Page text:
# Does this make mathematical sense?

For a given set $A$, An element such that $a \in A$ exists.

If $A$ is a set of all natural numbers, then:

$$a \in A \in \mathbb{N} \subset \mathbb{Z} \subset \mathbb{R}.$$

Would maths normally be written like this, if it is correct?

You have written:

$$a \in A \in \mathbb{N} \subset \mathbb{Z} \subset \mathbb{R}$$

and told us to assume $a\in A$ and $A=\mathbb{N}$. Under that assumption, the inclusion $A \in \mathbb{N}$ is incorrect; the set of all natural numbers is not a natural number (sorry I don't have a reference handy for this elementary fact). The other inclusions are correct. If you replace $A \in \mathbb{N}$ with $A\subset \mathbb{N}$, then everything becomes correct.

• Upvoted, but no reason to replace $=$ with $\subset$ except visual similarity of a symbol.
– z100
Commented Oct 6, 2016 at 22:05

A couple of things, if $A$ is the empty set doesn't exists any $a\in A$. If $A$ is the set of all natural numbers than you have $A= \mathbb N$. The inclusions are ok.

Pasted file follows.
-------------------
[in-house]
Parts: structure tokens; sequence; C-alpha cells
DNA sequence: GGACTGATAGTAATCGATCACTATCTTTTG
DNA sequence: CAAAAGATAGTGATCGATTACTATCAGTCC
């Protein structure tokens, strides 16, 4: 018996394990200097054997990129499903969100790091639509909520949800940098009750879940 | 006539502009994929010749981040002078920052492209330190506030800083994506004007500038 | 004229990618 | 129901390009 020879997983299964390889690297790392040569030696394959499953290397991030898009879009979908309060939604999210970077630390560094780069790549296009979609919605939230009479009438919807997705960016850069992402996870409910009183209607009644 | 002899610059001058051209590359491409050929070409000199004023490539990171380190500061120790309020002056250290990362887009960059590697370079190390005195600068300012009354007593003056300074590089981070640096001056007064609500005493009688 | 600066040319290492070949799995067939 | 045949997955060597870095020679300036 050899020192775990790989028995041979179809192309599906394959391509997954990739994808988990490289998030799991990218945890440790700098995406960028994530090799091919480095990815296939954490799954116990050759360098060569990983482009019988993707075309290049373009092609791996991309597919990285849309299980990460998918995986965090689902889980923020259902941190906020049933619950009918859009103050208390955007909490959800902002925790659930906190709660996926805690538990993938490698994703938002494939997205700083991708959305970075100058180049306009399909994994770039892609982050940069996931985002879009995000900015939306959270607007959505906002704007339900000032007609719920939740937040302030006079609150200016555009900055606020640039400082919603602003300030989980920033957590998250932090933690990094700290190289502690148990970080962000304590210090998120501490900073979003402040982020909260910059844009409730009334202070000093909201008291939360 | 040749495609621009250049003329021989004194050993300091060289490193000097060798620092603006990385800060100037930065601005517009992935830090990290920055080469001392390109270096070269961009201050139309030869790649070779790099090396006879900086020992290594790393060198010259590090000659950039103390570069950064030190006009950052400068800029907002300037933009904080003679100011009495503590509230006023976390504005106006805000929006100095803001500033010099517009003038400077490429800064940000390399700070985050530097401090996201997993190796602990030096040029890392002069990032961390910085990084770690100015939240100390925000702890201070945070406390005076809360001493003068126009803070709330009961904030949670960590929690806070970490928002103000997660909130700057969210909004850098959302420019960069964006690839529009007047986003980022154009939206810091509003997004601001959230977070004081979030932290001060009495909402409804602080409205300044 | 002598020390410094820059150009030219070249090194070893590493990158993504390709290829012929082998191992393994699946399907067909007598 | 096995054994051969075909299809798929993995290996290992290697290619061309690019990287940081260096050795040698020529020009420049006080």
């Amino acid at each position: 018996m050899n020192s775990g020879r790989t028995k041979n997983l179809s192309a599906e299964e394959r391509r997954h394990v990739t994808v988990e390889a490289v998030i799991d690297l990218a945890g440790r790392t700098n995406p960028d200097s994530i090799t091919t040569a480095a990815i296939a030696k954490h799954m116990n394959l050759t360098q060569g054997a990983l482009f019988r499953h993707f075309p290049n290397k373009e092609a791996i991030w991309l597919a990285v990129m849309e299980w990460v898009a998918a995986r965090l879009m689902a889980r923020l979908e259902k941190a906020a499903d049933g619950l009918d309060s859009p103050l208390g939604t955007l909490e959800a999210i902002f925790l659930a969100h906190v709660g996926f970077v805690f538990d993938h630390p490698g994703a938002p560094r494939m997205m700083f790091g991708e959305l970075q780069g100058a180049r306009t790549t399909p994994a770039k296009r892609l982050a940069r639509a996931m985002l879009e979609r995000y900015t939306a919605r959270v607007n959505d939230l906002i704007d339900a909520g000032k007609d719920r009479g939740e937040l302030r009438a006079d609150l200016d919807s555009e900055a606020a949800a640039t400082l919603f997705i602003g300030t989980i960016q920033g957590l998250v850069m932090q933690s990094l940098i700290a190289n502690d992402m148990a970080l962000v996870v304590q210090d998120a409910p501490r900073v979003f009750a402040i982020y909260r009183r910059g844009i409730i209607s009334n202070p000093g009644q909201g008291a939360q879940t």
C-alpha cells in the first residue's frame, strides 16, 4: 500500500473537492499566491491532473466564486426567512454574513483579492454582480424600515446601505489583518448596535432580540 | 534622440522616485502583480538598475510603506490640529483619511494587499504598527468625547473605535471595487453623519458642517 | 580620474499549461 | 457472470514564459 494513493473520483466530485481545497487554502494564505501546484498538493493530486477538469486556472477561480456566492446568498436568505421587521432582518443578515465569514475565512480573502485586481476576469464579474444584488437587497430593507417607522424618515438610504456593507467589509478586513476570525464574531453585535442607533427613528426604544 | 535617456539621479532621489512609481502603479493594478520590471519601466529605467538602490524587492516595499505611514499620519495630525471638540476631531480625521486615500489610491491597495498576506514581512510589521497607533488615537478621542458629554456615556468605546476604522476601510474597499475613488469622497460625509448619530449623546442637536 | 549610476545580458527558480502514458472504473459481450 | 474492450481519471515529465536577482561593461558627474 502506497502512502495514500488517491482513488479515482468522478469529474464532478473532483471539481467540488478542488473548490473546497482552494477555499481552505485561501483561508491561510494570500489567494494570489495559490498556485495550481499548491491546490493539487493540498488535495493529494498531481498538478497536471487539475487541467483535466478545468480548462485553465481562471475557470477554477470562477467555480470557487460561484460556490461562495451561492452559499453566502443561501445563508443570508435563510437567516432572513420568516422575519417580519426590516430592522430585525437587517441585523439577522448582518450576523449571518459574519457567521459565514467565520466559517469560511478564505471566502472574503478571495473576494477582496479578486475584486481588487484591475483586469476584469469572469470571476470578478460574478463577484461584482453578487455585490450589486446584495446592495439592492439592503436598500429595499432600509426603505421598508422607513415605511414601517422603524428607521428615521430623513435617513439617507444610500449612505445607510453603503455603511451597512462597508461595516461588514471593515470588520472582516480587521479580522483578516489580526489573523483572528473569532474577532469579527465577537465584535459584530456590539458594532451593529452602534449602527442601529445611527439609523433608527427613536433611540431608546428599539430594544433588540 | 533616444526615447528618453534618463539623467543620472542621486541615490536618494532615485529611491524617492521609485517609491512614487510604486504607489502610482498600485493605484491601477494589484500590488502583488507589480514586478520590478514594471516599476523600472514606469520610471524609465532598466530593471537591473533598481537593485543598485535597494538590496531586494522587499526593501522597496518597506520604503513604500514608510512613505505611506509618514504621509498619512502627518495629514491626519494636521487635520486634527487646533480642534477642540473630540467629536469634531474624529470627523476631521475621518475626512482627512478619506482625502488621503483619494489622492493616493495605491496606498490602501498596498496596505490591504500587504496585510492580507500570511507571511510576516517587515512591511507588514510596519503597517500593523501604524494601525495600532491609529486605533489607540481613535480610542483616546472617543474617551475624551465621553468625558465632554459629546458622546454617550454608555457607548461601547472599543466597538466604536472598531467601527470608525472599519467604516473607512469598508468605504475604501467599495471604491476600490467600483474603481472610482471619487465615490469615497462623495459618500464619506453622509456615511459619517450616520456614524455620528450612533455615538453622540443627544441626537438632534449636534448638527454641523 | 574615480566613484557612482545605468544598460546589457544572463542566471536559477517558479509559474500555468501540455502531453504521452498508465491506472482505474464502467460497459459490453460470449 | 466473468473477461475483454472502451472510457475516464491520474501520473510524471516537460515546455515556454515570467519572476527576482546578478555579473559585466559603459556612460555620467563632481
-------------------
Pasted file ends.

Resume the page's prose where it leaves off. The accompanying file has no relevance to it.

This question is a bit confusing and no it doesn't make a lot of "sense" overall. Especially given that $A$ being defined as the set of all natural numbers means $A\not\in\mathbb{N}$ but that $A=\mathbb{N}$.

As for your question, would maths normally be written like this... yes, those are all valid mathematical symbols and there is some logic to the way you are formulating them.

Just correct a typo as OP stated "A is a set of all natural numbers": $$a \in A = \mathbb{N} \subset \mathbb{Z} \subset \mathbb{R}$$

• I interpret "a set of all natural numbers" to mean $A \subset \mathbb N$. e.g. {2,7,9,15} is a set of all natural numbers, all four of them. Commented Oct 6, 2016 at 23:06